Lebanon: More strikes planned
Will Lebanese PM Mikati be able to resist the pressure from striking workers?
The Union Coordination Committee put the final touches on the two-day general strike for Nov. 27- 28 in a desperate attempt to force the government of Prime Minister Najib Mikati to endorse the salary scale.
The committee, which gathers public civil servants as well as public and private school teachers, insists on all the salary increments and benefits which the salary scale states.
Nearly all public schools and a number of private schools were forced to close for one day last week after most teachers observed a strike.
The committee threatened to close major public offices and stage sit-ins in many areas in case the Cabinet refrained from transferring the bill to the Parliament.
But most ministers and experts expressed serious doubt that Mikati would bow to the pressure of the committee amid signs that the proposed taxes to finance the salary increase will never see the light.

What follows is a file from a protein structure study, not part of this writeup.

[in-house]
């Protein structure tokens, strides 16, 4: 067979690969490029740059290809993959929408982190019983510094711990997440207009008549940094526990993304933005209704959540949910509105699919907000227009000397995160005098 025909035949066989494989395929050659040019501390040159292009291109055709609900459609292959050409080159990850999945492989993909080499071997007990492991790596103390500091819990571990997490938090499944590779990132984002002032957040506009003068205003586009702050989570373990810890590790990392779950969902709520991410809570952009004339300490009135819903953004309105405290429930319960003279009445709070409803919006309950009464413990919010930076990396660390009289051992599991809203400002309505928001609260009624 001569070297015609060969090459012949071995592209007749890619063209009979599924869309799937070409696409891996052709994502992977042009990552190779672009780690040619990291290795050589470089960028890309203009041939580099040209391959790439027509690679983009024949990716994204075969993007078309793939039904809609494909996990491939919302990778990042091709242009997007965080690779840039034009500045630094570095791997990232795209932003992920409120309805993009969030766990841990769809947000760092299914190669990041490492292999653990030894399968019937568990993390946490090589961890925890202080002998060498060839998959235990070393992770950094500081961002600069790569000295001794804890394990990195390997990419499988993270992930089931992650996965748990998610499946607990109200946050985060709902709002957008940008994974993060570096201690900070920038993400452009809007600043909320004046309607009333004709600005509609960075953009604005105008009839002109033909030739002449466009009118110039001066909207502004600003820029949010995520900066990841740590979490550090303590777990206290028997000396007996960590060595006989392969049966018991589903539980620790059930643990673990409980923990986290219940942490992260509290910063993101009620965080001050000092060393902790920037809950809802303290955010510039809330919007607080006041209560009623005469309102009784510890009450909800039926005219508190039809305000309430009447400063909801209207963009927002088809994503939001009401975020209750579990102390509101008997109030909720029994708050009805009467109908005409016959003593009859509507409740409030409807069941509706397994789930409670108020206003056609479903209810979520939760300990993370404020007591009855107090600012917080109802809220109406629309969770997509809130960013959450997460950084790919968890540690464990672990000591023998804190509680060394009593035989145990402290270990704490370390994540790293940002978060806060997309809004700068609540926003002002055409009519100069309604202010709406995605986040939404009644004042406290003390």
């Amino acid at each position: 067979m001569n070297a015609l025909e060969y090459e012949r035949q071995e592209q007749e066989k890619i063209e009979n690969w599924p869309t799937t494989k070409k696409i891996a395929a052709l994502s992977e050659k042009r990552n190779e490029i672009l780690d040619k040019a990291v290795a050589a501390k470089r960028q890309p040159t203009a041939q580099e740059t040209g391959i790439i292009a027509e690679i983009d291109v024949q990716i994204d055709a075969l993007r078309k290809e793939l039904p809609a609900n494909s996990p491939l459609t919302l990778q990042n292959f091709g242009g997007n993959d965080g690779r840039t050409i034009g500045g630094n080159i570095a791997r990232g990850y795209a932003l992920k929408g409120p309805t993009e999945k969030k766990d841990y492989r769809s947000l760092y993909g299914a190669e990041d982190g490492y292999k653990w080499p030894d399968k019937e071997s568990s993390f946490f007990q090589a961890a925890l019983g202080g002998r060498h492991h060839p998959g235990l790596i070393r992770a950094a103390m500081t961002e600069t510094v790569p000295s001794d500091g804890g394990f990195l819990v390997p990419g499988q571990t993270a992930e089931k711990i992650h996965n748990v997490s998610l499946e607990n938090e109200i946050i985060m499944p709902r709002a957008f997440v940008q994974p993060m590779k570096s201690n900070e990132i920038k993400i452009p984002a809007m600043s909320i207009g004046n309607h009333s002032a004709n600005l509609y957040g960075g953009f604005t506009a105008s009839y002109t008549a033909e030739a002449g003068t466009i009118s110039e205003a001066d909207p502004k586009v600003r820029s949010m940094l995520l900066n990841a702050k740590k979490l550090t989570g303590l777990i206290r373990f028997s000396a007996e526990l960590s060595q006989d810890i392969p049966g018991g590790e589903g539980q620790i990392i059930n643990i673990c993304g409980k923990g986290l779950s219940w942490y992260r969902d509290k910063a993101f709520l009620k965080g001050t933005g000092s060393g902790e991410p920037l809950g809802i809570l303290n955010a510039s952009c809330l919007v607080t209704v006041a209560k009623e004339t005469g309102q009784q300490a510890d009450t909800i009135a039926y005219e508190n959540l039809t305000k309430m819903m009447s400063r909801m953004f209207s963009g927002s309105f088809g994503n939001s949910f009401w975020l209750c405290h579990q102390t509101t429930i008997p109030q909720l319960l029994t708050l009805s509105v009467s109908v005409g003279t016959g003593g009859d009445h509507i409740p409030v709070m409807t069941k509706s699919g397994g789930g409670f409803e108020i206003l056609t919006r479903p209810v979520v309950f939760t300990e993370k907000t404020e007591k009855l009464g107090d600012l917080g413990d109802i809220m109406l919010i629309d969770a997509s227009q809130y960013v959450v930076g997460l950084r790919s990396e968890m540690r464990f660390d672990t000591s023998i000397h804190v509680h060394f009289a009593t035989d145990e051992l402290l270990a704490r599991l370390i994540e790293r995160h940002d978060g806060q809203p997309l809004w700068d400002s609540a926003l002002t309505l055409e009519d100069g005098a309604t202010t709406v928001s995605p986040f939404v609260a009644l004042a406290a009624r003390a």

Central Bank Governor Riad Salameh and some ministers have warned against increasing current spending, adding that this measure would surely cause the budget deficit to surge.
They also argued that increasing public salaries by up to 60 percent would cause inflation to rise by two to three percent.
Economists fear that the country will be pushed to the cliff if either the taxes or higher wages were approved this year.
Sources told The Daily Star that Mikati prefers to throw the ball of fire to the next Cabinet in order not to ruin his chances to be reelected to Parliament in 2013.
There is a strong belief that most political parties do not favor raising taxes or hiking salaries under these delicate conditions.
They are also aware that the private sector can no longer endure more taxes, stressing that many companies, hotels and restaurants are dismissing their employees due to the economic slowdown.
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